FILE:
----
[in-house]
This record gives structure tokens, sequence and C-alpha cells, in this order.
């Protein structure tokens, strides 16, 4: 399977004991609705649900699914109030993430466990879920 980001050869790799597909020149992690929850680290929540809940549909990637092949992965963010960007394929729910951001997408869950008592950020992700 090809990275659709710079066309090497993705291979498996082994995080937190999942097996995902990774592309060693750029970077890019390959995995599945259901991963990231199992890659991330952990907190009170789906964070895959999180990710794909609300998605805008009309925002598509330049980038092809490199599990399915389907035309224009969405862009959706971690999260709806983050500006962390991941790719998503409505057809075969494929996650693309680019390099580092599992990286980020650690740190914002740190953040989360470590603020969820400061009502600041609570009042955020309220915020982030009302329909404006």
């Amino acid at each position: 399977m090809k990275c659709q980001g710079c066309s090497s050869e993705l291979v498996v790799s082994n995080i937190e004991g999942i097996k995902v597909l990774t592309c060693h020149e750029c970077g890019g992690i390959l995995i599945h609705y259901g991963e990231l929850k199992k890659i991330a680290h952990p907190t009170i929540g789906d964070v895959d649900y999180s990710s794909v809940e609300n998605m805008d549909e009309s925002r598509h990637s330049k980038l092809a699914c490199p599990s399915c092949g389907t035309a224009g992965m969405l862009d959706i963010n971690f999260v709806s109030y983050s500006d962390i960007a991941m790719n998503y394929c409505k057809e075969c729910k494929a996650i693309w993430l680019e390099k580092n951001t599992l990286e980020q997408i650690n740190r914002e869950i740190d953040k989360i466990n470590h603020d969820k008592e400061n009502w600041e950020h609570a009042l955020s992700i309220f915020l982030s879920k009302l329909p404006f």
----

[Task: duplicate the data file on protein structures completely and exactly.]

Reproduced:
[in-house]
This record gives structure tokens, sequence and C-alpha cells, in this order.
């Protein structure tokens, strides 16, 4: 399977004991609705649900699914109030993430466990879920 980001050869790799597909020149992690929850680290929540809940549909990637092949992965963010960007394929729910951001997408869950008592950020992700 090809990275659709710079066309090497993705291979498996082994995080937190999942097996995902990774592309060693750029970077890019390959995995599945259901991963990231199992890659991330952990907190009170789906964070895959999180990710794909609300998605805008009309925002598509330049980038092809490199599990399915389907035309224009969405862009959706971690999260709806983050500006962390991941790719998503409505057809075969494929996650693309680019390099580092599992990286980020650690740190914002740190953040989360470590603020969820400061009502600041609570009042955020309220915020982030009302329909404006």
């Amino acid at each position: 399977m090809k990275c659709q980001g710079c066309s090497s050869e993705l291979v498996v790799s082994n995080i937190e004991g999942i097996k995902v597909l990774t592309c060693h020149e750029c970077g890019g992690i390959l995995i599945h609705y259901g991963e990231l929850k199992k890659i991330a680290h952990p907190t009170i929540g789906d964070v895959d649900y999180s990710s794909v809940e609300n998605m805008d549909e009309s925002r598509h990637s330049k980038l092809a699914c490199p599990s399915c092949g389907t035309a224009g992965m969405l862009d959706i963010n971690f999260v709806s109030y983050s500006d962390i960007a991941m790719n998503y394929c409505k057809e075969c729910k494929a996650i693309w993430l680019e390099k580092n951001t599992l990286e980020q997408i650690n740190r914002e869950i740190d953040k989360i466990n470590h603020d969820k008592e400061n009502w600041e950020h609570a009042l955020s992700i309220f915020l982030s879920k009302l329909p404006f």